There was a lopsided smile as Dean glanced at Ben, who had pulled a bag of Matchbox cars out of his army green duffel bag and spread them out across the floor of the living room. Whatever he was playing or possibly reenacting, it involved loud vocal crashes and the occasional high-pitched squeal of supposed tires. “I want the same thing I always want, Sammy. I want my family safe. Anything else is just gravy.”

They were treading on dangerous ground now. Dean’s idea of staying safe was closer to John’s than Sam’s, and Sam wasn’t about to leave Stanford and Jess and his nice, normal life for the Winchester life. “We can ward the place if you want,” he offered. “Salt and cats-eye shells, that kind of thing.”

“That would help,” Dean said, some of the tension melting off his brother’s shoulders. “I picked up some sigils from Bobby that might work on the windowsills and doorframe. I can paint them in something that should blend if we can find paint that matches, just have to add a few things to the paint.”

“I don’t keep that kind of stuff on hand,” Sam said, frowning. He had a very complete first aid kit, because going without something like that was incredibly stupid, but beyond two knives and a 9mm under the bed (mostly because he hadn’t been able to leave without Dean pressing them into his hands) he’d left all his hunting paraphernalia behind when he’d walked out the door of the shitty rental house.

“Just salt and a little blood, Sammy,” Dean said, turning to him and smirking. “Don’t worry, I’ve got it covered. Besides, I got the traveling kit out in my baby.”

“Really?” Sam looked at him with a little skepticism. “You travel around with that stuff and your son in the car?”

“Never know when you might need to do a cleansing ritual or something,” Dean pointed out. “Most of the arsenal is at Bobby’s, and he worked up some paperwork for me to carry the rest, but going around without that stuff is just asking for trouble.”

“You don’t have any paint in there?”

“Spray paint, just for emergencies. Nothing for something like this. Come on, Sam, somewhere in this building there has to be a bucket of paint for touch-ups or whatever.”

It turned out there was, hidden away in the back of a supply closet downstairs that Dean promptly unlocked, pulling out a familiar, well-used set of lockpicks and gesturing for Sam to keep lookout. That particular task was depressingly easy and Sam made a mental note to upgrade the locks on the apartment upstairs while Dean grabbed a can of off-white paint and the dark-green that was used as trim all through the apartment.

Sam kept Jess and Ben occupied in the other room while Dean did whatever he was doing to the paint. It had necessitated a trip down to the car, and Sam could make a few educated guesses on the specific additions (graveyard dirt, sage, probably some blood, possibly a little salt), but neither Jess nor Ben needed to see that. It would be hard enough to explain the sigils that Dean was getting ready to paint.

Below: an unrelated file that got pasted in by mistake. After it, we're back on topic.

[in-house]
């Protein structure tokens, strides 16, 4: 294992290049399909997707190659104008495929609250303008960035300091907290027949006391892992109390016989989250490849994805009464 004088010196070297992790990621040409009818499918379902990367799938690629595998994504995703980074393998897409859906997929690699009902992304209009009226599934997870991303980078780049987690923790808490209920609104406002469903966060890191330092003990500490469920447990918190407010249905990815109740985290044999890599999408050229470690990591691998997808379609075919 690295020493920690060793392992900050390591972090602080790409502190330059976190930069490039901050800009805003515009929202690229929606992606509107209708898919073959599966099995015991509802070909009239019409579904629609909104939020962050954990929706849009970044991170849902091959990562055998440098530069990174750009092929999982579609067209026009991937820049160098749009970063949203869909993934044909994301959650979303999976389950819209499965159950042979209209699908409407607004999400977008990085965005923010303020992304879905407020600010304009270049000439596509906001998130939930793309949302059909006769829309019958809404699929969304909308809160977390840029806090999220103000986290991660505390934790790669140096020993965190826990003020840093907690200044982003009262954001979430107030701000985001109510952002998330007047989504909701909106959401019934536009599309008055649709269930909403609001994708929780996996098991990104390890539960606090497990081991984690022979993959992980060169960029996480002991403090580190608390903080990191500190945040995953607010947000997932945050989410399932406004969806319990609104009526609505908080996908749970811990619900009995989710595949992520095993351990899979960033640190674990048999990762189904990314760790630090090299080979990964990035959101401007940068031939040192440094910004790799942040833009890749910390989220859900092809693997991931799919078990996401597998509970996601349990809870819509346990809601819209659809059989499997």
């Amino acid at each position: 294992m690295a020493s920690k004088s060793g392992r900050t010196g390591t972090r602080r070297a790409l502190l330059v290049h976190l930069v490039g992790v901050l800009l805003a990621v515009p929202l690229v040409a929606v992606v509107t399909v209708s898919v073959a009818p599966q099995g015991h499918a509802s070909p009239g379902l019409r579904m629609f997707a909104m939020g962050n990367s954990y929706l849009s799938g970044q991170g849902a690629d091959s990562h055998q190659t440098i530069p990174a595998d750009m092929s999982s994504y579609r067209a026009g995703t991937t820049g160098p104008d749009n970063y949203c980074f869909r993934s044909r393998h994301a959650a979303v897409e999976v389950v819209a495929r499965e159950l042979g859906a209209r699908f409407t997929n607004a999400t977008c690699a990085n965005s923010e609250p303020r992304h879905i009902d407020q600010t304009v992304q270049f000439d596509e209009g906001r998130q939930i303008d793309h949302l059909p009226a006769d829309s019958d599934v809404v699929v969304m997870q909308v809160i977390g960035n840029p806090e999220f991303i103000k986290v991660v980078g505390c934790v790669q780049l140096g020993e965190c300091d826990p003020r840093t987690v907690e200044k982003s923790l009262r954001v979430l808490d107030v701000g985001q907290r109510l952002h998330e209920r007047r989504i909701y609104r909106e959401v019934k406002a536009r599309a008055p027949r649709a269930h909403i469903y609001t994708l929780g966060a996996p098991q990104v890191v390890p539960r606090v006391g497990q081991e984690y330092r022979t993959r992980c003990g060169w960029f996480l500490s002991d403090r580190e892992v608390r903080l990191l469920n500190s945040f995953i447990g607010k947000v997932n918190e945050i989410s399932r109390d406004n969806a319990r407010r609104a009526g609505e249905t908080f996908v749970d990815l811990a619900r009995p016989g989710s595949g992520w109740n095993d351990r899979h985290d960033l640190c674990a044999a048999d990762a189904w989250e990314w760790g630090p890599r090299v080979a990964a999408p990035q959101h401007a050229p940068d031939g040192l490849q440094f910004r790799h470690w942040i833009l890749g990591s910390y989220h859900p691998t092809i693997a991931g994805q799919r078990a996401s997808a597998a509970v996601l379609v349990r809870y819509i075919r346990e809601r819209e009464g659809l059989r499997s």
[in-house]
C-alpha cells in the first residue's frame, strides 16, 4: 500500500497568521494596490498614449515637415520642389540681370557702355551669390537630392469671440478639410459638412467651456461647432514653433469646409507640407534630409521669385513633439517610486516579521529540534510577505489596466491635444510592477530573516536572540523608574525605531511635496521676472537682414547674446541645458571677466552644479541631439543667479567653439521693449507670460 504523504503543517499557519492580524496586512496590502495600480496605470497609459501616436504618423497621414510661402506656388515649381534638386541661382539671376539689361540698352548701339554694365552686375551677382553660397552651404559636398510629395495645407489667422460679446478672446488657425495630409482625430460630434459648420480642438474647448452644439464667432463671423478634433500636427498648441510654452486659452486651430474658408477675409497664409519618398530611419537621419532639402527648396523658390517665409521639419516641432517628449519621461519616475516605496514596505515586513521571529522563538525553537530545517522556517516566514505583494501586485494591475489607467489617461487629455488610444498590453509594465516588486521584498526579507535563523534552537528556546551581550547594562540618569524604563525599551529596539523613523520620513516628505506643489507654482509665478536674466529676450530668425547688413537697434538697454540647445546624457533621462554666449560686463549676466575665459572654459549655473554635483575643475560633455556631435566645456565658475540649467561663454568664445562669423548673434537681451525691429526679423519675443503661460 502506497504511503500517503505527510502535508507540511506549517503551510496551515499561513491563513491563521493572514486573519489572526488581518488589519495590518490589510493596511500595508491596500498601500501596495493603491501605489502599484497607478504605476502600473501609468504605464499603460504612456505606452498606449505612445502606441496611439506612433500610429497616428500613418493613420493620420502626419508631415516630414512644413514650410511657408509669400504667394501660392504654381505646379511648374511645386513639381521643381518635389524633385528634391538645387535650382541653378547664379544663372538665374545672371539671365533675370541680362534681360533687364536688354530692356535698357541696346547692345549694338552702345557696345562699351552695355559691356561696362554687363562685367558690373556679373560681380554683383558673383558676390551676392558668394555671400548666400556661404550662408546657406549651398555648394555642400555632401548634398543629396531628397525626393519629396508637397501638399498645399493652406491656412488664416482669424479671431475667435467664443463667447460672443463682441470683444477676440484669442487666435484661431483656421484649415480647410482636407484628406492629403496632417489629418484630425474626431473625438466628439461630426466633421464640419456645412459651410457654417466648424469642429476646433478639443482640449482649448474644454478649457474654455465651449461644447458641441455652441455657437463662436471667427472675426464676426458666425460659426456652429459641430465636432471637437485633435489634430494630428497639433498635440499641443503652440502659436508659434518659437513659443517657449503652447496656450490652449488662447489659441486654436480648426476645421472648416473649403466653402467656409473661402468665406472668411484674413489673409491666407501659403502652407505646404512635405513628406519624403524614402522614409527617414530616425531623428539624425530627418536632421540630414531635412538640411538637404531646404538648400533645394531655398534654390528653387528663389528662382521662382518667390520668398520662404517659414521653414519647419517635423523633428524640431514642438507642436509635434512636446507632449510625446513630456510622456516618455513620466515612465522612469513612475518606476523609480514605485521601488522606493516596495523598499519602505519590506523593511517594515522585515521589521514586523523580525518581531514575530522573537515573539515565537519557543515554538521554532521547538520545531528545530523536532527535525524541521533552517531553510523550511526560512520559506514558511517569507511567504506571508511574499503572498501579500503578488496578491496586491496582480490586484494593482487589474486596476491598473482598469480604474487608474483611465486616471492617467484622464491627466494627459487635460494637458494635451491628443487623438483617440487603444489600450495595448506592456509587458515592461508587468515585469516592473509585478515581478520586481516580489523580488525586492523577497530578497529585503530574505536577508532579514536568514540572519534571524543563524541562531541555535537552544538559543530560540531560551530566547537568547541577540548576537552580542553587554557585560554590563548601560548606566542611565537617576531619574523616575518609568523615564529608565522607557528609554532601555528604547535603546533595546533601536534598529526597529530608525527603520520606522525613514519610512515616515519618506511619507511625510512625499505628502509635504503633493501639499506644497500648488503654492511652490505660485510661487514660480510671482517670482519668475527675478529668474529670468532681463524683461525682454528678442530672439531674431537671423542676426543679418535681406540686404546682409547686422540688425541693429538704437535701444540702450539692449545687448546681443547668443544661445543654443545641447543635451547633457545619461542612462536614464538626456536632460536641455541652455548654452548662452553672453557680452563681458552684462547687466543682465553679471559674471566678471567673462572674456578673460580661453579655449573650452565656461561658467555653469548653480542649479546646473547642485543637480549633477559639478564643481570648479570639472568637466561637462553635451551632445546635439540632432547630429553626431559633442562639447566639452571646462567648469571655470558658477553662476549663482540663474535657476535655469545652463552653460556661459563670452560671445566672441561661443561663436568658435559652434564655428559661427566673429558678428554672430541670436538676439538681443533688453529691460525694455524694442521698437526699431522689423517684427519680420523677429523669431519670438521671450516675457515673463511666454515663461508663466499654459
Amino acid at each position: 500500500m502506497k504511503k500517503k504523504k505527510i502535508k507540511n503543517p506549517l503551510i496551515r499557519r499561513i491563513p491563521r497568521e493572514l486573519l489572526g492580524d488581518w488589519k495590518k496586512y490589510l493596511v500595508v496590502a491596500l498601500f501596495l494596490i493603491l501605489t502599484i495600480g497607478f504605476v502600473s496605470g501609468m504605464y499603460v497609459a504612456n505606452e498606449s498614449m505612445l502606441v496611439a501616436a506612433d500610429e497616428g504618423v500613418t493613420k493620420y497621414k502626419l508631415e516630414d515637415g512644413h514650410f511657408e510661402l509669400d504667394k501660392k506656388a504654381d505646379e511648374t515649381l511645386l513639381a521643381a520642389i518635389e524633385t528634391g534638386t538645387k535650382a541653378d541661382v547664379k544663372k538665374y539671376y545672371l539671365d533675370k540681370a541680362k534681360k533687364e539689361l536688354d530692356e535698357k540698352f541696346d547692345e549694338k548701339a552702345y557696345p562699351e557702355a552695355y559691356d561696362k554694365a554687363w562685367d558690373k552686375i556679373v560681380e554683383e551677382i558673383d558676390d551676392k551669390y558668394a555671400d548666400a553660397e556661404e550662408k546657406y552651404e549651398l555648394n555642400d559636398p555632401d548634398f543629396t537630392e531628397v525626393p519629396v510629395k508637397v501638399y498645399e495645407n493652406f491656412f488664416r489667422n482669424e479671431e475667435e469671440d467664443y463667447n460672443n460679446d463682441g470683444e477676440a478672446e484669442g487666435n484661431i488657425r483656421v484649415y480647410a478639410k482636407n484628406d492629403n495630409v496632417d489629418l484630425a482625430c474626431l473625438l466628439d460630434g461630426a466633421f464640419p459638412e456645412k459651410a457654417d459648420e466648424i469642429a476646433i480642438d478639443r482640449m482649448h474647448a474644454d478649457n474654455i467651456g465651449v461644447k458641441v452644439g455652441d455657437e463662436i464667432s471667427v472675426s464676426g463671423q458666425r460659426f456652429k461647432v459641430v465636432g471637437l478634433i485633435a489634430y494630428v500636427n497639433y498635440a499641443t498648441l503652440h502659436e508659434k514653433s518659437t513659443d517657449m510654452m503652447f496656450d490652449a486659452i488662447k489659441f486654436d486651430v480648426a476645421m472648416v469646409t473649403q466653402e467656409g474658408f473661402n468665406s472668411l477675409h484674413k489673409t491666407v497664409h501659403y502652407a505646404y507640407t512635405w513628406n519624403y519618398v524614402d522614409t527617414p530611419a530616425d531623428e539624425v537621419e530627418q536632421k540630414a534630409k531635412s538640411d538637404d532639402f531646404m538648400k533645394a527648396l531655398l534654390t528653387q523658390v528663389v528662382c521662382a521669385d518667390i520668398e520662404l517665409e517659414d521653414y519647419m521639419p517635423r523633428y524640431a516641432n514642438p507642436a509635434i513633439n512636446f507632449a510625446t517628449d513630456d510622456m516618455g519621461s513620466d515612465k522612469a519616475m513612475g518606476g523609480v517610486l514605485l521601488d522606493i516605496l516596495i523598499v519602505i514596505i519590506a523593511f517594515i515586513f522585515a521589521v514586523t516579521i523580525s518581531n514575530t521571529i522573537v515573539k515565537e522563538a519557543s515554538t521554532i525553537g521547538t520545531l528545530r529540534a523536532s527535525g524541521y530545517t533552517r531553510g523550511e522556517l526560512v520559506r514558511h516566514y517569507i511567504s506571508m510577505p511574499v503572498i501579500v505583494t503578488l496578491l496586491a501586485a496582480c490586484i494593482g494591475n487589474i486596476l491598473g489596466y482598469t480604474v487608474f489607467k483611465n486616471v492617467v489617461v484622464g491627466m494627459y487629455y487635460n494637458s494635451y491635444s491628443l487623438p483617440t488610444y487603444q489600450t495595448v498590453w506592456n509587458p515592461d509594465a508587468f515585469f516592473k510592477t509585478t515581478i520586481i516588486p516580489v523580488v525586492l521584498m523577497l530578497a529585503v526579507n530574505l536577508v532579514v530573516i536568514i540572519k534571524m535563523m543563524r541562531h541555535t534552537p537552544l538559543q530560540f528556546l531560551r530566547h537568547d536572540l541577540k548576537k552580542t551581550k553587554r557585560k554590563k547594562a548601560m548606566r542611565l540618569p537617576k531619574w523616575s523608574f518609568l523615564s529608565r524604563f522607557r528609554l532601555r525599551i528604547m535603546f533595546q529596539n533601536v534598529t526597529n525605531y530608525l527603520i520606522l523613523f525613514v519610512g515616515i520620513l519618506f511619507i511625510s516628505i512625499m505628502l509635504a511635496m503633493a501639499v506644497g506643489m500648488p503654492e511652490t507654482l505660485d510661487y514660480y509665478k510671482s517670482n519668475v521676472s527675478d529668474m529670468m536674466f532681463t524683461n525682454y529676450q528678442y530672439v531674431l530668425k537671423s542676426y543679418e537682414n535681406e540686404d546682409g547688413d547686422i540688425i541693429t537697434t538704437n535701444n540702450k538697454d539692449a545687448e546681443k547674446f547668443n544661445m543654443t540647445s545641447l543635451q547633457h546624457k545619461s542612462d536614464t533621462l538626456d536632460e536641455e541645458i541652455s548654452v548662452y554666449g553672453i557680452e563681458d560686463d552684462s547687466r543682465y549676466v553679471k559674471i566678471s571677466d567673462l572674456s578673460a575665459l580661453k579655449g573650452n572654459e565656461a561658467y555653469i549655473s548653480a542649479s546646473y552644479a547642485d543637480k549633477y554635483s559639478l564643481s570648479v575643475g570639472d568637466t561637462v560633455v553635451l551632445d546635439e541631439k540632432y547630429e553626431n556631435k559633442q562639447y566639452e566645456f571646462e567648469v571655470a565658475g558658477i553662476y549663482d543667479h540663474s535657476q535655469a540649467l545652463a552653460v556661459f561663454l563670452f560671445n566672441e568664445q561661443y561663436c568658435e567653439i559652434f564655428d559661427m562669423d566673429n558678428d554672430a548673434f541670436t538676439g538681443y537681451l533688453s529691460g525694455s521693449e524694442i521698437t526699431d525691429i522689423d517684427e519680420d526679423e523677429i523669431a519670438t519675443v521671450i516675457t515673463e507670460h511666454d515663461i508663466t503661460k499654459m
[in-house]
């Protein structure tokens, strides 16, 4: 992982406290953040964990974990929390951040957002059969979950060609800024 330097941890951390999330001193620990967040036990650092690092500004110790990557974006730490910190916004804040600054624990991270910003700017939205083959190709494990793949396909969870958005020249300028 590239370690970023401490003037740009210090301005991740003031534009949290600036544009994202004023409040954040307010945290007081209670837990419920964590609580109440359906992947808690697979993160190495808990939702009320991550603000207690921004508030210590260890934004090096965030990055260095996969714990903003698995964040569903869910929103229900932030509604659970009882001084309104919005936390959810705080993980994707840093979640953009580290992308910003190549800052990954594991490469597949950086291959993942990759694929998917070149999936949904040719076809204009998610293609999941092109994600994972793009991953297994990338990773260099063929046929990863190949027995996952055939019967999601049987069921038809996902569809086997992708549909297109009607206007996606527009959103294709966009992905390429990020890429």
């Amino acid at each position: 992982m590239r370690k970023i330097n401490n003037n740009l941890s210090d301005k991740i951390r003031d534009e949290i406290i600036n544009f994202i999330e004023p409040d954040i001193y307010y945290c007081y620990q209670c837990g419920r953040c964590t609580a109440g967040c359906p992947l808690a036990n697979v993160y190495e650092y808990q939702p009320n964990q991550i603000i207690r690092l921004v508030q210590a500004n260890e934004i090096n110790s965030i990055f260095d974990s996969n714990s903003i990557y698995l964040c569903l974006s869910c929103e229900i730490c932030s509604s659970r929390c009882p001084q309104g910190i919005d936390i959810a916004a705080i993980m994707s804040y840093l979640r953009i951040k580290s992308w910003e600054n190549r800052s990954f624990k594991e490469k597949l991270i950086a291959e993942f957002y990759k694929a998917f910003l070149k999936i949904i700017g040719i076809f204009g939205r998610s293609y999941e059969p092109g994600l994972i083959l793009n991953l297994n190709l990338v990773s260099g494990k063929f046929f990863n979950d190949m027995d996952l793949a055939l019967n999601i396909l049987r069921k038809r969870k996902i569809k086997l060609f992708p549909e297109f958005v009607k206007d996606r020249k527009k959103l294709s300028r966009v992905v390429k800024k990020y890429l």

Jessica was the one who solved the problem, oddly enough, volunteering to spend time with Ben while he and Dean ‘caught up.’ It was the perfect opportunity, as long as they stayed out of eyeshot and kept quiet.

“So why did you bring him along?” Sam asked, spreading out the salt carefully on the top of the doorframe.

“I didn’t really want Ben out here where he could get hurt, especially during the first couple of weeks of November,” Dean said quietly, looking over from the window that they were quietly scribing with protective runes to where Jess was fussing over the little boy. “But Dad became unavailable and Bobby was out of town and I’m not really convinced any other options are really safe.”

Sam smiled as he watched his girlfriend play with his newfound nephew. He’d be lying if he said he didn’t get certain fuzzy feelings from seeing that. “Pastor Jim?” he suggested, keeping his eyes on the two of them. He remembered being left behind at Blue Earth several times during his childhood, though he didn’t know why at the time.

“He has too much on his plate right now, and there are way too many strangers around,” Dean said with finality, turning back to his project.

Jess looked up and met Sam’s eyes, and Sam followed his brother’s example and went back to working on the window frame. She knew something was up, though she’d not really had the opportunity to ask. Dean showing up in the middle of the night after years without communication was a big warning sign, and then there was the lack of explanation for their current home improvement project. “You’re worried about him on holy ground?” he asked quietly. Pastor Jim’s place in Minnesota had always been a sanctuary when he was little.

“It might keep demons out, but what about a demon convincing someone to go and get him?” Dean’s jaw tightened in that familiar, stubborn way that Sam had missed. “All it would take is a demon possessing some small, helpless-looking woman asking them to help her find her kid. Besides, he really wanted to meet you.”